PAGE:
An excise tax, which is essentially a business tax, is levied by a federal, state or local government. A business charges and collects an excise tax and then forwards the collected funds to a taxing authority on a quarterly basis.
Each excise tax is either an ad valorem tax or a specific tax. An ad valorem tax is a fixed percentage of the value of a transaction or an assessed property value. In contrast, the specific tax is a fixed amount of tax placed on a particular good.
Whereas a specific tax may be levied on cigarettes, gasoline, and beer, a government may issue an excise tax on firearms and airline tickets. For instance, in 2020, the Federal Aviation Administration imposes a 7.5 percent excise tax in the form of a passenger ticket tax on airline tickets. So, an airline collects $26.25, or a 7.5 percent excise tax, for each $350 passenger ticket it sells. In contrast, in 2020, the government imposes a $0.183 per gallon specific tax liquified petroleum gas, or propane.
Read More: Who Pays Excise Taxes?
Paying Customs Duty
A customs duty is a tax or tariff that a government imposes on a good when it's transported across the country's international borders. The tariff protects the country's economy, jobs, environment and so on by controlling the flow of goods into and out of the country.
The customs duty rate is a percentage of the total price paid for a good in a foreign country. In general, imposed tariffs are determined by the Harmonized Tariff System of the United States, a manual that states the applicable tariff rates for any product that's imported into the United States.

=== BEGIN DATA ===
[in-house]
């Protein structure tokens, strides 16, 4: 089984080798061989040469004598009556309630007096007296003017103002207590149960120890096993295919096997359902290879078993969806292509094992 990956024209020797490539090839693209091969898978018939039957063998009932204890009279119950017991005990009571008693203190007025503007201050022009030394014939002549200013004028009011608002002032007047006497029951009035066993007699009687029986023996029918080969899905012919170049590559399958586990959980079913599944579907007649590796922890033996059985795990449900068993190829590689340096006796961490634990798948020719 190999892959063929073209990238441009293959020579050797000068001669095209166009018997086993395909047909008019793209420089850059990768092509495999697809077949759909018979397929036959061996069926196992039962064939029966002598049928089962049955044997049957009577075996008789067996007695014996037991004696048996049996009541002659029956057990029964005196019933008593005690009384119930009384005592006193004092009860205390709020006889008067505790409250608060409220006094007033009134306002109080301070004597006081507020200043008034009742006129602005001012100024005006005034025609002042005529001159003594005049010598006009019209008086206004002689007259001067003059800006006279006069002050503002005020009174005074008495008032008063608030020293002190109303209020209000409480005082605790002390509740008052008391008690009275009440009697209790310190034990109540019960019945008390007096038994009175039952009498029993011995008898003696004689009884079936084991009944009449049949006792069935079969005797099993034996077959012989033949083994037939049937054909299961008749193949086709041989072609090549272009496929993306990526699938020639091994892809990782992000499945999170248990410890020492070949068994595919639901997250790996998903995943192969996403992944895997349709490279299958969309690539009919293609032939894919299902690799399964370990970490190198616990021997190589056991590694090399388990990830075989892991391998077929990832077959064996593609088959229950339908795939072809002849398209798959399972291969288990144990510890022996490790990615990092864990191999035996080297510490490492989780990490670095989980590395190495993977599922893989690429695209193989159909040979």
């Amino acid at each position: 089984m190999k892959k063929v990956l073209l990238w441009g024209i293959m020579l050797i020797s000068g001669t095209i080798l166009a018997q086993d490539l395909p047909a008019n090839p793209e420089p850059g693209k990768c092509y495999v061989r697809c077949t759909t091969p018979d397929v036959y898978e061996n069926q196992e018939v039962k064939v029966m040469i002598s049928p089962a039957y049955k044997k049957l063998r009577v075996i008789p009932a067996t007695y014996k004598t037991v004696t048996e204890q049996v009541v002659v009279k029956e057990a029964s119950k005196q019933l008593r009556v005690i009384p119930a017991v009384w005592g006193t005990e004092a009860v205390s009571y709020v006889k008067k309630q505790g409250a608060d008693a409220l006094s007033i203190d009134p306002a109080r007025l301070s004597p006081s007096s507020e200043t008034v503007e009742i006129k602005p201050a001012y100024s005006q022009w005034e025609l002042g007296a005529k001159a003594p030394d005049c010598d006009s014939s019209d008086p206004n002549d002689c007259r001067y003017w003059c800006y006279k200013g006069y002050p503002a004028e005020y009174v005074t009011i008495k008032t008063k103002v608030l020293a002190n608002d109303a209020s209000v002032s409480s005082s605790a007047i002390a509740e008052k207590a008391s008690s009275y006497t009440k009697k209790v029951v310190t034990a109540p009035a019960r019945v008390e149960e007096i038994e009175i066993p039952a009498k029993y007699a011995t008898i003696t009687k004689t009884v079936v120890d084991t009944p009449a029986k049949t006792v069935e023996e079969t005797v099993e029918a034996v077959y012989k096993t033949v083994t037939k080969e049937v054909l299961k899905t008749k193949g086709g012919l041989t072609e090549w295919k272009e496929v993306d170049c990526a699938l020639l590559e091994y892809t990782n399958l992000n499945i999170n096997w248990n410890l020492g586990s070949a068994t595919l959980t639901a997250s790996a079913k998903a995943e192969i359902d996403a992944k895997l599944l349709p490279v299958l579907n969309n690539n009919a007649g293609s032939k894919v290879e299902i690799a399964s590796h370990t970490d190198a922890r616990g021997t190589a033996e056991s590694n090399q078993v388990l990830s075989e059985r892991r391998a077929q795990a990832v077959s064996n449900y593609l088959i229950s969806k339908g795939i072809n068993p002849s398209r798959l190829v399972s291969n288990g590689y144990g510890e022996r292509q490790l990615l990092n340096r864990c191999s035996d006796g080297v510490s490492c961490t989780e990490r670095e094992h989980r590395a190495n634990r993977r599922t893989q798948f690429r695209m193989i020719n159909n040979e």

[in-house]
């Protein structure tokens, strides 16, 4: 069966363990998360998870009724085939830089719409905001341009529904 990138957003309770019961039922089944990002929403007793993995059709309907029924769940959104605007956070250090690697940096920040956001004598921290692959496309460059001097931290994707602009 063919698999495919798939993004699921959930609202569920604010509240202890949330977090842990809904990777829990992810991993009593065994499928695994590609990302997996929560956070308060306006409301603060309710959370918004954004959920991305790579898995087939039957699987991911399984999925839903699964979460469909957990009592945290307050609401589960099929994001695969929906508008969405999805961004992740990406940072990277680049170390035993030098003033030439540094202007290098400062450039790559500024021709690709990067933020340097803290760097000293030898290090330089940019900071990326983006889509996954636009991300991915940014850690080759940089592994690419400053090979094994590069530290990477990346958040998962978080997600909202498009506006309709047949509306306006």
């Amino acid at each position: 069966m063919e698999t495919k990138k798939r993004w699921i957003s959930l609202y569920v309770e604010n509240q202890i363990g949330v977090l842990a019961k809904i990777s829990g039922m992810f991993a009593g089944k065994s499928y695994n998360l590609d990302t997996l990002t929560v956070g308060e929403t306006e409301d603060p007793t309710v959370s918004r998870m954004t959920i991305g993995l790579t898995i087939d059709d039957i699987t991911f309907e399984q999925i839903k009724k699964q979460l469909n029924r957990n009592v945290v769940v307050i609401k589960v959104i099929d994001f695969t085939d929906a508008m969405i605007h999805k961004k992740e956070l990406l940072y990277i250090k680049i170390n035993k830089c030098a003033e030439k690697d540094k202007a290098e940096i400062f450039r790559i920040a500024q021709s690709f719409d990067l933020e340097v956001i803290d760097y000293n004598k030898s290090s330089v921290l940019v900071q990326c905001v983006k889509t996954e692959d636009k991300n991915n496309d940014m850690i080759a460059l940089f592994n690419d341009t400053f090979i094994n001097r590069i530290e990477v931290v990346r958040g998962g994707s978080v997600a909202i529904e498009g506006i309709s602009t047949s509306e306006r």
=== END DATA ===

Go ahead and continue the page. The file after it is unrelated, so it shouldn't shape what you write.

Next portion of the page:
United States federal, state, county and local governments impose taxes and fees on a variety of businesses, goods and services for many reasons. A large number of them are indirect taxes that are imposed on interim products or factors of production, paid by the respective manufacturer or supplier and then passed on to the consumer in a product's price. One such indirect tax is the one that the U. S. government imposes on manufacturers responsible for carbon emissions.
- Whitehouse.gov: The Constitution
- The Washington Post: The Constitution’s financial terms, part III: Direct and indirect taxes
- Georgia State University, Andrew Young School of Policy Studies: Direct versus Indirect Taxation: Trends, Theory and Economic Significance
- Investopedia: Indirect Tax Definition
- KelloggInsight: How Raising the Sales Tax Could Help Fight a Recession
- CFI™: What Are Indirect Taxes?
- IRS: Excise Tax
- U.S. Customs and Border Protections: Customs Duty Information
- Govinfo.gov: Present Law and Background Information on Federal Excise Taxes
- IRS: Quarterly Federal Excise Tax Return
- Tax Foundation: State & Local Sales Tax Rates, 2020
Billie Nordmeyer is an IT consultant of 25 years standing. As a senior technical consultant for SAP America and Deloitte Touche DRT Systems, a business analyst, senior staff, and independent consultant, Billie has worked across the retail, oil and gas, pharmaceutical, aeronautics and banking industries. Billie holds a BSBA accounting, MBA finance, MA international management as well as the Business Analyst and Software Project Management certificates from the Cockrell School of Engineering at the University of Texas at Austin.